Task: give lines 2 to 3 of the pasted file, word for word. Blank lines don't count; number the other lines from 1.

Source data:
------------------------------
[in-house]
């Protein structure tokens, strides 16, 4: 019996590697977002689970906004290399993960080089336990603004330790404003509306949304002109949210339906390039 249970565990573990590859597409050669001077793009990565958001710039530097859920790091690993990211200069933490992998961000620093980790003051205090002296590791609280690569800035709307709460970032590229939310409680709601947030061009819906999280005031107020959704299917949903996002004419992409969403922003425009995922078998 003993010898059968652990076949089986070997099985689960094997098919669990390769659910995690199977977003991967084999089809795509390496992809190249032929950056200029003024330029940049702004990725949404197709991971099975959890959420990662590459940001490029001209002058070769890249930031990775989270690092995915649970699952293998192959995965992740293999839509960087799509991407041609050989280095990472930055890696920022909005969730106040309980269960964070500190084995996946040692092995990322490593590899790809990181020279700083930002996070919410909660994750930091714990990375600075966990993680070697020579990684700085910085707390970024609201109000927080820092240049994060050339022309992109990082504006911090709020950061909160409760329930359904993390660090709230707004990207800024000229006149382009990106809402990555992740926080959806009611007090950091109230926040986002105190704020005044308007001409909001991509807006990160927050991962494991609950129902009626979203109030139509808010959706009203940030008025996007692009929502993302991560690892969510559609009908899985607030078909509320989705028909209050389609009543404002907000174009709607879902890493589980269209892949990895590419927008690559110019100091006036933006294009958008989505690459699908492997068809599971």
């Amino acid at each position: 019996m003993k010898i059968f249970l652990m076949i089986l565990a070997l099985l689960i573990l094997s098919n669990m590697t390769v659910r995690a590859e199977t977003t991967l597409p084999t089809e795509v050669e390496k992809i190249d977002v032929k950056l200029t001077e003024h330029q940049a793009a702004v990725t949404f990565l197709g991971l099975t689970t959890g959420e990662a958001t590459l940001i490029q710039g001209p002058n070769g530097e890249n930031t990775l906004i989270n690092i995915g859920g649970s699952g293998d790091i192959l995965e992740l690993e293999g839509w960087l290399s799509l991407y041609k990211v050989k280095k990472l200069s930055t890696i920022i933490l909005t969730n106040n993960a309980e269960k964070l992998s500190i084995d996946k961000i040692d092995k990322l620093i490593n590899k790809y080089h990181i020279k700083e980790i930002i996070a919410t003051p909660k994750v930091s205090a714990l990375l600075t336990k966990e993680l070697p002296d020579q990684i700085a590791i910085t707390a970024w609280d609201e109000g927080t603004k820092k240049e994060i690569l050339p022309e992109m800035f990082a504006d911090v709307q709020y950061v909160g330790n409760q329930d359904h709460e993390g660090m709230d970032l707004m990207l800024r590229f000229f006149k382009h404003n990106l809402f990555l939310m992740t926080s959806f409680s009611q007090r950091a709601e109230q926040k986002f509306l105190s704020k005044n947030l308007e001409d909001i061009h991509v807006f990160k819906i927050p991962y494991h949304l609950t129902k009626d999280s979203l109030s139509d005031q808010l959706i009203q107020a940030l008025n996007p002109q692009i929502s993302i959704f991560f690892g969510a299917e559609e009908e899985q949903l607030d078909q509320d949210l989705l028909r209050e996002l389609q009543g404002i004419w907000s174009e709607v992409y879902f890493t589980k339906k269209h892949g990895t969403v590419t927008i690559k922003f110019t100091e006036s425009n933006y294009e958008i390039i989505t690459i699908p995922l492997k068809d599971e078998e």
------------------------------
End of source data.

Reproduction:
């Protein structure tokens, strides 16, 4: 019996590697977002689970906004290399993960080089336990603004330790404003509306949304002109949210339906390039 249970565990573990590859597409050669001077793009990565958001710039530097859920790091690993990211200069933490992998961000620093980790003051205090002296590791609280690569800035709307709460970032590229939310409680709601947030061009819906999280005031107020959704299917949903996002004419992409969403922003425009995922078998 003993010898059968652990076949089986070997099985689960094997098919669990390769659910995690199977977003991967084999089809795509390496992809190249032929950056200029003024330029940049702004990725949404197709991971099975959890959420990662590459940001490029001209002058070769890249930031990775989270690092995915649970699952293998192959995965992740293999839509960087799509991407041609050989280095990472930055890696920022909005969730106040309980269960964070500190084995996946040692092995990322490593590899790809990181020279700083930002996070919410909660994750930091714990990375600075966990993680070697020579990684700085910085707390970024609201109000927080820092240049994060050339022309992109990082504006911090709020950061909160409760329930359904993390660090709230707004990207800024000229006149382009990106809402990555992740926080959806009611007090950091109230926040986002105190704020005044308007001409909001991509807006990160927050991962494991609950129902009626979203109030139509808010959706009203940030008025996007692009929502993302991560690892969510559609009908899985607030078909509320989705028909209050389609009543404002907000174009709607879902890493589980269209892949990895590419927008690559110019100091006036933006294009958008989505690459699908492997068809599971």
């Amino acid at each position: 019996m003993k010898i059968f249970l652990m076949i089986l565990a070997l099985l689960i573990l094997s098919n669990m590697t390769v659910r995690a590859e199977t977003t991967l597409p084999t089809e795509v050669e390496k992809i190249d977002v032929k950056l200029t001077e003024h330029q940049a793009a702004v990725t949404f990565l197709g991971l099975t689970t959890g959420e990662a958001t590459l940001i490029q710039g001209p002058n070769g530097e890249n930031t990775l906004i989270n690092i995915g859920g649970s699952g293998d790091i192959l995965e992740l690993e293999g839509w960087l290399s799509l991407y041609k990211v050989k280095k990472l200069s930055t890696i920022i933490l909005t969730n106040n993960a309980e269960k964070l992998s500190i084995d996946k961000i040692d092995k990322l620093i490593n590899k790809y080089h990181i020279k700083e980790i930002i996070a919410t003051p909660k994750v930091s205090a714990l990375l600075t336990k966990e993680l070697p002296d020579q990684i700085a590791i910085t707390a970024w609280d609201e109000g927080t603004k820092k240049e994060i690569l050339p022309e992109m800035f990082a504006d911090v709307q709020y950061v909160g330790n409760q329930d359904h709460e993390g660090m709230d970032l707004m990207l800024r590229f000229f006149k382009h404003n990106l809402f990555l939310m992740t926080s959806f409680s009611q007090r950091a709601e109230q926040k986002f509306l105190s704020k005044n947030l308007e001409d909001i061009h991509v807006f990160k819906i927050p991962y494991h949304l609950t129902k009626d999280s979203l109030s139509d005031q808010l959706i009203q107020a940030l008025n996007p002109q692009i929502s993302i959704f991560f690892g969510a299917e559609e009908e899985q949903l607030d078909q509320d949210l989705l028909r209050e996002l389609q009543g404002i004419w907000s174009e709607v992409y879902f890493t589980k339906k269209h892949g990895t969403v590419t927008i690559k922003f110019t100091e006036s425009n933006y294009e958008i390039i989505t690459i699908p995922l492997k068809d599971e078998e």